Plasma, an Excellent Sterilizer to Remove Harmful Bacteria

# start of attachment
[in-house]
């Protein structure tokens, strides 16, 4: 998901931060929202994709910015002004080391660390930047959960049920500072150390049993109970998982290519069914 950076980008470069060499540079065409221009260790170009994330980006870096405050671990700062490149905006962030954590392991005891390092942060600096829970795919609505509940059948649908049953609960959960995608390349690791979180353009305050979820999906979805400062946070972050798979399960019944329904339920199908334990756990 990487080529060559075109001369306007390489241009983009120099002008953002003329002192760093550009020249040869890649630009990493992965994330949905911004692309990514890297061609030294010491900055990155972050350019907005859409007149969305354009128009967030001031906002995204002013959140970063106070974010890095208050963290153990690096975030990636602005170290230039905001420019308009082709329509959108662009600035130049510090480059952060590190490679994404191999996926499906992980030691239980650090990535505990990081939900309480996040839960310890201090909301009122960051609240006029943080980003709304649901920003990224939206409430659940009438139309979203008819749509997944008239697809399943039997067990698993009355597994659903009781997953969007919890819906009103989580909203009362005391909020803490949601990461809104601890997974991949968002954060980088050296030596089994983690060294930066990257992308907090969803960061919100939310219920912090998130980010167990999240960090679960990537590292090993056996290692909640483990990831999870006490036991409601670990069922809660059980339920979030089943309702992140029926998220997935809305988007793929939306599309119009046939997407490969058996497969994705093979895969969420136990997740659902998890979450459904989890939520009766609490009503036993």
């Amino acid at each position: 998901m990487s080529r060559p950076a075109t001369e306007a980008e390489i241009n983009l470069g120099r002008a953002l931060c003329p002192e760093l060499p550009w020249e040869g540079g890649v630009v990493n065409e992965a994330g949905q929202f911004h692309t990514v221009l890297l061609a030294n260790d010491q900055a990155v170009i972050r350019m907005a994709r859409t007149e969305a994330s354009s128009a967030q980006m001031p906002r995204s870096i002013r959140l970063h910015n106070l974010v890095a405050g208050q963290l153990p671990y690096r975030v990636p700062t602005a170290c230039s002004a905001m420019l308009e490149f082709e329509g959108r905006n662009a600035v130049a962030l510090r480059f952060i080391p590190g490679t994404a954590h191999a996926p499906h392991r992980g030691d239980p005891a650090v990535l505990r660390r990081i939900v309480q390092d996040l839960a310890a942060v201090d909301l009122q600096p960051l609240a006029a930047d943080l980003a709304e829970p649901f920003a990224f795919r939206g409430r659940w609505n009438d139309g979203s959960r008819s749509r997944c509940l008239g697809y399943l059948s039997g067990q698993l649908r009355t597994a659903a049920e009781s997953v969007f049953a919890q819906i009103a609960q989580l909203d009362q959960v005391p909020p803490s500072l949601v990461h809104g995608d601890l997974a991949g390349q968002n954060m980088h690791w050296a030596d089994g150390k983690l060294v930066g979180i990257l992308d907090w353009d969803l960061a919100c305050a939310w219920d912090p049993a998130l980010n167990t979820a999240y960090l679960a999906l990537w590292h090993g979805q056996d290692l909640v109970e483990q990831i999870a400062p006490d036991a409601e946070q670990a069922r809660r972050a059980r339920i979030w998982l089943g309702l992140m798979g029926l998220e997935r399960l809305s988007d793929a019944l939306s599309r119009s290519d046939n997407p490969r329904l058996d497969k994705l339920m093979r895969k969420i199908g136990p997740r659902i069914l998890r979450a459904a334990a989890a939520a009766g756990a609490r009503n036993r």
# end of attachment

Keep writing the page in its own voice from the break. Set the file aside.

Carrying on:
(PhD candidate Joo Young Park, Professor Wonho Choe and PhD researcher Sanghoo Park) KAIST researchers are using plasma to remove bacteria that are stuck to surfaces of plastic bottles and food. This novel technology will contribute to disinfection in medical settings as well as food and agricultural industries. Professor Wonho Choe and his team from the Department of Physics developed a technology that removes biofilm, which is comprised of microorganisms, by using plasma as a non-thermal sterilization method. Plasma contains multiple bactericidal agents, including reactive species. In particular, the chemicals formed in aqueous solution during plasma exposure have the potential for high antibacterial activity against various bacterial infections. The team treated water with plasma to see how effectively bactericidal agents in the plasma water can remove biofilm comprised of harmful microorganism such as Escherichia coli, Salmonella, and Listeria. The team identified that reactive species, including hydroxyl radical, hydrogen peroxide, ozone, nitrite, and superoxide produced during plasma treatment, showed considerable ability to remove the biofilm. Hydrogen peroxide showed the strongest effect removing the biofilm; however, the hydroxyl radical also played a significant role in removing biofilm. Despite having a concentration 100 to 10,000 times lower than other reactive species, the hydroxyl radical showed a high biofilm removal efficacy owing to its strong oxidative power. These findings reveal that plasma can be used as a no-residual and safe sterilization process alternative to conventional methods. With these outcomes, the team is planning to develop and commercialize a technology that can produce hydroxyl radicals with plasma. Professor Choe has registered a patent for flexible packaging materials that facilitate plasma and completed the technology transfer to the startup company, named ‘Plasmapp’, which focuses on commercializing bactericidal technology. “This research outcome will be the foundation for understanding plasma control technology and physicochemical interactions between plasma and microorganisms. It will also become an accelerator for utilizing plasma technology in the medical, food, and agricultural fields,” said Professor Choe. This research, led by PhD candidate Joo Young Park and PhD researcher Sanghoo Park in collaboration with Professor Cheorun Jo’s team from Seoul National University, was published in ACS Applied Materials and Interfaces on December 20, 2017. Figure 1. Flexible packaging materials that facilitate plasma Figure 2. Schematic diagram of biofilm treatment with plasma Figure 3. Concept of plasma application and evaluation result of reactive species' efficacy Figure 4. STERPACK, the product launched by Plasmapp